Megan’s Pop-Up Felt Exhibit
The original idea for making felt vessels or nests was something that I explored with my goddaughter, Celeste Billung-Meyer, more than a decade ago. We made felt balls in the washing machine with a knot of bubble-wrap in the centre, cocooned for the wash in a pair of pantyhose, and then cut open a small circle in one side to make a nest.
But I always thought that we could have done more to develop the technique. Specifically, I wondered if it would be possible to innovative with shape and content – making open vessels and getting the machine to felt in, not just carded wool, but other fibers and possibly even small objects.
Two total failures showed me issues of structural integrity that could emerge during the washing machine process. But in each of the eight successful pieces – including one repurposed piece from the earlier Celeste-Megan collaboration – I was able to test out a possibility that I had been considering, or which emerged during the process. There are a couple of more pieces waiting to be made in the future. For instance, I just wasn’t quite there for the one using flotsom picked up while kayaking in the South China Sea off Malaysia in 2019 – sorry Julia and Michele!
I want to acknowledge Celeste as my forever-felting-friend now also facetime-felting-colleague. And to my beloved daughter Mab Coates-Davies, whose photography talents greatly exceed my own, for these great shots of the pieces.
Vessel 8 – incorporating roots, Harris tweed, hand-died lace into felting process; embellished with vintage buttons; 8 x 6 inches
Vessel 7 – repurposed early work incorporating needle-felting, Saltspring sheep locks, beads and root into felting process; 2.25 x 2.25 inches
Vessel 6 – incorporating knitting wool stitching, Saltspring sheep locks and purchased felt balls into felting process; dyed pale blue in machine by teal pantyhose (!); 8.5 x 9 inches.
Vessel 5 – incorporating metalic thread, shell, and Saltspring sheep locks into felting process; embellished with needle-felting and beads; 4 x 8 inches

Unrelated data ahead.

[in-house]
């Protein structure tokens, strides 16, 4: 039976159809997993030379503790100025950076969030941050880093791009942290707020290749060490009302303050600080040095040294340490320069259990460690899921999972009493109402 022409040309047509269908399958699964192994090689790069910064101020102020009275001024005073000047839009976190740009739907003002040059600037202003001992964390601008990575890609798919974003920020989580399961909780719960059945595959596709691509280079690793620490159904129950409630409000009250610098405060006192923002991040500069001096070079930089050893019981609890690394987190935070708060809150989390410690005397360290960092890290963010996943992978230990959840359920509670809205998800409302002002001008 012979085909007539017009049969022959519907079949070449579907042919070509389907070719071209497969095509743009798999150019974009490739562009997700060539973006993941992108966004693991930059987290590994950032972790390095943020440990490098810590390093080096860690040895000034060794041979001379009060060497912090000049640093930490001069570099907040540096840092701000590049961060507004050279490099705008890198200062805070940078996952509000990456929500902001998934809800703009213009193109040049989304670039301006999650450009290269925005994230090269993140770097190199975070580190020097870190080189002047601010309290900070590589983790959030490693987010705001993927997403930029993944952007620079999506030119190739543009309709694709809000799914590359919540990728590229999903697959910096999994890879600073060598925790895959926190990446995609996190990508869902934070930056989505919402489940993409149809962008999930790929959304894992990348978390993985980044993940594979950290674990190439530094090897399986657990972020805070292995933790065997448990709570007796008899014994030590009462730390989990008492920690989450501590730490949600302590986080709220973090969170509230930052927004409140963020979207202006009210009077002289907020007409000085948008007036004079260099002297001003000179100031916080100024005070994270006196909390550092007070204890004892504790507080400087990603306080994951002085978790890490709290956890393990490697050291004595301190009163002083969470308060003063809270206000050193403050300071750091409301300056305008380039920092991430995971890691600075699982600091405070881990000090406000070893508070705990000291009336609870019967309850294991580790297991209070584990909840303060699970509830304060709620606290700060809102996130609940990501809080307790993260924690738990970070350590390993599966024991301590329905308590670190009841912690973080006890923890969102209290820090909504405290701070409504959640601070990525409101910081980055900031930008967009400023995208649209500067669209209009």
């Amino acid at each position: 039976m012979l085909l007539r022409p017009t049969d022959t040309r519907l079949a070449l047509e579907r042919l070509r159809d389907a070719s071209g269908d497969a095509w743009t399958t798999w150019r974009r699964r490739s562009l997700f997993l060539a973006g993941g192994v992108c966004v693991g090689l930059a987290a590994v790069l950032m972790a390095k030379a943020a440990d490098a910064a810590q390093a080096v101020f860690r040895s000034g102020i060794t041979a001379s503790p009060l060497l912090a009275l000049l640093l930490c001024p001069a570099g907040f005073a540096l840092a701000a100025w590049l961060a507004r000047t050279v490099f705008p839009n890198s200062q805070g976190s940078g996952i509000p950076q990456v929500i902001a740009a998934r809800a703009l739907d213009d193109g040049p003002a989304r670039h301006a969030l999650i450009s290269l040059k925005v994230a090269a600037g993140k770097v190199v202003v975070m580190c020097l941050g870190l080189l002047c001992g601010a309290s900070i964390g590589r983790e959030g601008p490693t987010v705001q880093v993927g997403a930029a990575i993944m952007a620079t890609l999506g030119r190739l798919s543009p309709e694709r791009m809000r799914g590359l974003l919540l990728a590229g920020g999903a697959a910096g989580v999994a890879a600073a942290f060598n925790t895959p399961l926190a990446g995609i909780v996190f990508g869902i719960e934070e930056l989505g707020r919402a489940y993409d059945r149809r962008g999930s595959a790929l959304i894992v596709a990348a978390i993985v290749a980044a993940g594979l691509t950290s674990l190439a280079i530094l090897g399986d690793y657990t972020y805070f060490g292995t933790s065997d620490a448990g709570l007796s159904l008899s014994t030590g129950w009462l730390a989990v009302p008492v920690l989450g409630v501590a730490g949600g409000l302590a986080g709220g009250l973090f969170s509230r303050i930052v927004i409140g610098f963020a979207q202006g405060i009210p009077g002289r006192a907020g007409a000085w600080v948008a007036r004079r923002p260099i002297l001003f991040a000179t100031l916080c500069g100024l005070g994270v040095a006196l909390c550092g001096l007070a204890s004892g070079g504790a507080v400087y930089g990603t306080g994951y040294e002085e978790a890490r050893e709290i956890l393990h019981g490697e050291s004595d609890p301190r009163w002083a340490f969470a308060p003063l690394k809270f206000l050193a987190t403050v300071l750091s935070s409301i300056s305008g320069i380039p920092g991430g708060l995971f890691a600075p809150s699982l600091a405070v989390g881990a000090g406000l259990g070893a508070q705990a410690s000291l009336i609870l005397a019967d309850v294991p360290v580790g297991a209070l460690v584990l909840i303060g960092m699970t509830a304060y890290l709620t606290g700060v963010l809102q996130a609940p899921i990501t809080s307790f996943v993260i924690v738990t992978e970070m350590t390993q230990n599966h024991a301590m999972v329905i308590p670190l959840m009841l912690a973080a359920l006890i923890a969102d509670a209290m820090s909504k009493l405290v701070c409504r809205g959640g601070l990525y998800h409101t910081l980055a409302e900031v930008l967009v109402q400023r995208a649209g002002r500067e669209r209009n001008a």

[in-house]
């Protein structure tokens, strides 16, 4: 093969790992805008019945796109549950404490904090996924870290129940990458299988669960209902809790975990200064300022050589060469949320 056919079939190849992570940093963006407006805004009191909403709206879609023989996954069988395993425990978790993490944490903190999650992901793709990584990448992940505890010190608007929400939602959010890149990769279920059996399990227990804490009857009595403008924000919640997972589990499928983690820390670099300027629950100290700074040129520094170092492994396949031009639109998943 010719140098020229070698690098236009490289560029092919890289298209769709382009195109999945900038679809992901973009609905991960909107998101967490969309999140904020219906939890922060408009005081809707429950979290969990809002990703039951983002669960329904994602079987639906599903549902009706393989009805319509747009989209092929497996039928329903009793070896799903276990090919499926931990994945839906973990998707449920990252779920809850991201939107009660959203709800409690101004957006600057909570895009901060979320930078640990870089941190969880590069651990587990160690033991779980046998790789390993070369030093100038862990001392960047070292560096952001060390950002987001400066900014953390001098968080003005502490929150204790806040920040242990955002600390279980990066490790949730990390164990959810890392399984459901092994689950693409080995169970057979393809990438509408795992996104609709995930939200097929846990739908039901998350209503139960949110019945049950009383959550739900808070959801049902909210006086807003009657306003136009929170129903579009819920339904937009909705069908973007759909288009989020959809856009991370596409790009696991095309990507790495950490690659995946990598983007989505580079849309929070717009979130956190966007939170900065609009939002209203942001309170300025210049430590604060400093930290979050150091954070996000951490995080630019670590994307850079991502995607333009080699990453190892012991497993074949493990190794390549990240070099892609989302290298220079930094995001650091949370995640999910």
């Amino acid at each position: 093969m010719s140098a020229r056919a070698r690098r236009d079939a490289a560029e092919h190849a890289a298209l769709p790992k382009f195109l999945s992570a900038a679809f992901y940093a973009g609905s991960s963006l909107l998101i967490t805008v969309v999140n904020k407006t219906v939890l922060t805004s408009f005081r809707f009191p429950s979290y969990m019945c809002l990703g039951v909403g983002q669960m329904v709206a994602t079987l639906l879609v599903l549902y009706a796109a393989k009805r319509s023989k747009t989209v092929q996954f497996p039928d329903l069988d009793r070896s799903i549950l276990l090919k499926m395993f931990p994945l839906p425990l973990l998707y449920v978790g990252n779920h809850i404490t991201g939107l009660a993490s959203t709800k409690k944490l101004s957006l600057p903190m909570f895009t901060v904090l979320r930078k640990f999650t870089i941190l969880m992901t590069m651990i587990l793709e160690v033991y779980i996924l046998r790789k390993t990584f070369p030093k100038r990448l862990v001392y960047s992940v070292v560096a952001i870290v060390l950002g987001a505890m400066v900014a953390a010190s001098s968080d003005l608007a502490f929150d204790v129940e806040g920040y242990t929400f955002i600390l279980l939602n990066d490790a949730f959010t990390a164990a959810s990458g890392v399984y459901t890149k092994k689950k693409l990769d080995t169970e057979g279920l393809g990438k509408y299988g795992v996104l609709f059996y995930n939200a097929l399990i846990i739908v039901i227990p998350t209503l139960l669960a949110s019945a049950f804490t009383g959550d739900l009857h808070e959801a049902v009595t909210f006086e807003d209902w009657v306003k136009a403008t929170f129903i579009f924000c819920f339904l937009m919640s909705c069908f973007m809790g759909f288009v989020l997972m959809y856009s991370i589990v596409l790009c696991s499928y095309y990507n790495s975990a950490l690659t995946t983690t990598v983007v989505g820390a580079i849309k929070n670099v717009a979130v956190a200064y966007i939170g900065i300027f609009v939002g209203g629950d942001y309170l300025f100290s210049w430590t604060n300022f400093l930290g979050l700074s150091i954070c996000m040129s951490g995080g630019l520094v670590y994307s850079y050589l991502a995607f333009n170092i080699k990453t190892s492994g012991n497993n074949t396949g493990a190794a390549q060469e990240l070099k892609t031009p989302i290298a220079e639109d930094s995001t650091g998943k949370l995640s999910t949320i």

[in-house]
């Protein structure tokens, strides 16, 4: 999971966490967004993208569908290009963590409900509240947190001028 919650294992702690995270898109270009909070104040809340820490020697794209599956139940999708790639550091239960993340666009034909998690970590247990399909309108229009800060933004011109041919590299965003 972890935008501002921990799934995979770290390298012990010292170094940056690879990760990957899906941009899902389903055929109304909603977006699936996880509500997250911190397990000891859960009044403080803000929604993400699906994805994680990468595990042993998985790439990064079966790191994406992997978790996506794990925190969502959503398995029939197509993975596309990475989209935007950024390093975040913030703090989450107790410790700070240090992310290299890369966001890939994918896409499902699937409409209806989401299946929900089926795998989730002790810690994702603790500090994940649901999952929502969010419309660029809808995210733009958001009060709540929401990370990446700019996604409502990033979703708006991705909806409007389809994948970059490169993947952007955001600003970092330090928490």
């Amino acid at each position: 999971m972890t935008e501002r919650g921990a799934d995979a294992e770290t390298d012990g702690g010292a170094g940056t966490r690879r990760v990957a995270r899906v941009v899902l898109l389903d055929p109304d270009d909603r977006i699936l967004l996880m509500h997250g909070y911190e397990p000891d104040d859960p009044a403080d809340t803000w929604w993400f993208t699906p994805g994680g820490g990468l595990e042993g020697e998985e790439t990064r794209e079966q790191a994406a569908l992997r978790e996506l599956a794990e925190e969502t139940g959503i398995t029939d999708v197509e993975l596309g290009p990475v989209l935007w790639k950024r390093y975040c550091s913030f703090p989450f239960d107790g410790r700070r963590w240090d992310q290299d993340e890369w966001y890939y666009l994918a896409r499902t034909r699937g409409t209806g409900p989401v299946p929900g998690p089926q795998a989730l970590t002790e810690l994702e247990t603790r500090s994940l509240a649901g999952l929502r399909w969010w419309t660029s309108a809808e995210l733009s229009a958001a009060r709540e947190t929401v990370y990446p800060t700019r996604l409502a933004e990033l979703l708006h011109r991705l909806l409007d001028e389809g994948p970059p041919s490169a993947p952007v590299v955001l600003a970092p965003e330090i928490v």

Vessel 4 – incorporating knitting wool stitching, ribbon and “flower” pieces into felting process; embellished with felted “flower”, needle-felting and beads; 5 x 6.5 inches.
Vessel 3 – incorporated Dartmoor sheep locks and decorative knitting wool into felting process; embellished with buttons, twig, beads and sashiko stitching; 6 x 6.5 inches
Vessel 2 – incorporated ribbon fragments and Saltspring sheep locks into felting process; embellished with felted rock weight, needle felt and beads; 4.5 x 5 inches
Vessel 1 – felted ball cut open after machine wash; embellished with needle-felting and beads; 2.5 x 3.25 inches.
For people interested in my process: I did a lot of work at the front end of the process – carding wool, semi-felting pieces of felt and then embellishing them in various ways, building the wool structure around an inner cord of bound bubble-wrap and finally securing the piece in the crotch of a pair of pantyhose (sometimes with buttons or other shapes secured to inside of pantyhose to create indentations in the piece) and putting it through a hot wash and low spin. But the machine was the big trickster of the process, with the hot water and movement often delivering surprising results! After the wash I would sit with the piece, considering possibilities. Then I would begin to work again with it, sometimes wetting and reshaping it a bit and then embellishing with needle-felting, beads and buttons, bits of wood, whatever.